Sotomayor Vote To Happen Soon
The North Dakota Judicial Confirmation Network just alerted me that the confirmaiton of Judge Sotomayor will take place at 3:00 pm EST.
Following are notes they passed a long from a floor speech to be delivered today by Alaska Senator Lisa Murkowski:
Floor Speech of Senator Lisa A. Murkowski (R-AK):
· This is one of the most important decisions any of us will make in our Senate careers.
· Justices are not accountable to the President who nominated them, nor to the Senators who confirmed them, nor directly to the people. Yet they are the last line of defense.
· Nominees must be ever vigilant in words and deeds so as to never undermine the confidence bestowed upon them.
· After deep introspection, I cannot support Judge Sotomayor. This is difficult because I like her.
· Justice O’Connor underscored the importance of putting women on the Court and in other high offices. So I’m pleased that President nominated a woman to succeed Justice Souter.
· Judge Sotomayor is certainly qualified to be on the Court. In America, we celebrate success stories like hers.
· But there are aspects of her record with which I am uncomfortable. I’ve heard from 1,400 Alaskans who are uncomfortable as well. Alaskans are naturally independent thinkers.
· Judge Sotomayor has challenged Justice O’Connor’s viewpoint on some 8 occasions. I was looked for an indication from her that her remarks were ill-conceived. But I am still not clear that she understands the impact that her words had on the American people or could have on the credibility of the court.
· Alaskans value diversity, but we reject the notion that coming from a particular background makes you wiser than someone else.
· Alaska is constantly in federal court — 63% of our land is owned by the federal government.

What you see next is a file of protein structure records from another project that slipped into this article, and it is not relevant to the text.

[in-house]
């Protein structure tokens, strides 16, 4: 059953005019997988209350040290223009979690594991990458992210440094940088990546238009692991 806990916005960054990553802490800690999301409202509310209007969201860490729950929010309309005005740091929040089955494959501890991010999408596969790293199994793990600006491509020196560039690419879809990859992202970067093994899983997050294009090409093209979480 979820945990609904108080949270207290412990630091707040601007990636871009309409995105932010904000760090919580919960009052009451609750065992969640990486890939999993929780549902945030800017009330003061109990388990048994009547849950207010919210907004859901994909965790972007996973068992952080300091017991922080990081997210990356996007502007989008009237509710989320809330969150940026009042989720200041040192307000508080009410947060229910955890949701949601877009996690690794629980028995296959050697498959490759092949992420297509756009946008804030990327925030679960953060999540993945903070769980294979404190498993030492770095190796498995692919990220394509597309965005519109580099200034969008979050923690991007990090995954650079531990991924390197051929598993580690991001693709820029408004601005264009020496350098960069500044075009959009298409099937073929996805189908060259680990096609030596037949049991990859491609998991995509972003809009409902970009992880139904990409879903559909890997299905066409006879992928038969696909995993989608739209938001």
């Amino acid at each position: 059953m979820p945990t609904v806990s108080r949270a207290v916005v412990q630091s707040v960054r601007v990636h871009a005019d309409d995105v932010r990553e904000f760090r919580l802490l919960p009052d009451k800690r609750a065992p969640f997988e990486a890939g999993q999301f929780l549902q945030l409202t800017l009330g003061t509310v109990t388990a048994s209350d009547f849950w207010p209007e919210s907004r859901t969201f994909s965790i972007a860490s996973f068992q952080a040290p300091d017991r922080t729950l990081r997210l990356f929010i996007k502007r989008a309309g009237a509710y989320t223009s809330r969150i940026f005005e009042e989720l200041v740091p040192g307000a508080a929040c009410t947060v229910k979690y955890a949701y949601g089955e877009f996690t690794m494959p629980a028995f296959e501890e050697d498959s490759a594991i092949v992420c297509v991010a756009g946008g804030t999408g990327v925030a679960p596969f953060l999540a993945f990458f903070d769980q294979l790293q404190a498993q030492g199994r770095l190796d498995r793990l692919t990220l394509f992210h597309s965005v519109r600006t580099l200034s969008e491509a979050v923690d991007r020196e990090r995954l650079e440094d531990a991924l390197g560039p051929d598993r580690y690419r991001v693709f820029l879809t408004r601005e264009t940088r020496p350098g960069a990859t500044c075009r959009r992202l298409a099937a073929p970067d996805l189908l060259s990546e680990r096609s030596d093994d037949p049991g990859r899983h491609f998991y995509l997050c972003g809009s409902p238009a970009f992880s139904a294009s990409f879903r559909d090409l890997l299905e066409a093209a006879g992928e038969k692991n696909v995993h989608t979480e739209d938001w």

· We are suspicious of Ivy Leaguers who spend most of their lives in the Boston/Washington corridor, because we question if they can truly understand our concerns.
· All this leads me to question whether she will hear the pleas of those with backgrounds different from her own with objectivity.
· I’m also concerned about her remark that “the court of appeals is where the policy is made.” Alaskans get nervous when courts make policy decisions, particular regarding Constitutional rights. And no issue concerns them more than the Second Amendment. She has dealt with it on at least two occasions, and neither gives me confidence. Maloney was one of the first cases to construe the Second Amendment following the Supreme Court’s decision in Heller. A three-judge panel in the Ninth Circuit reached quite the opposite conclusion (Nordyke v. King). To this panel, this was the undeniable outcome of Heller’s reasoning. It was not necessary for Maloney to reach the conclusion that the right to bear arms is not a fundamental right. I would have expected her to write a thoughtful and scholarly opinion, rather than sign on to an opinion widely regarded as superficial. Unfortunately, this wasn’t the first time. My colleagues have discussed the Ricci case at length.
· I’d like to discuss Didden. If a suit is time-barred, there is no reason for the judge to reach the merits of the case. For reasons I cannot fathom, Judge Sotomayor’s panel engaged in an analysis of the issues. They simply concluded that Didden’s Constitutional rights were not violated.
· The measure of a judge is in the quality of her analysis. The strength of her reasoning is as important if not more important than who wins or loses. In three instances, her panel failed to provide the rigorous analysis expected of Supreme Court Justice.
· If advice and consent is to be meaningful, the Senate cannot be a rubber stamp. My decision is not based on partisanship, ideology, or recommendations of outside groups. It is based on positions she has taken, her positions on Constitutional questions, and the face that 1,400 Alaskans have arrived at the same conclusion as I have.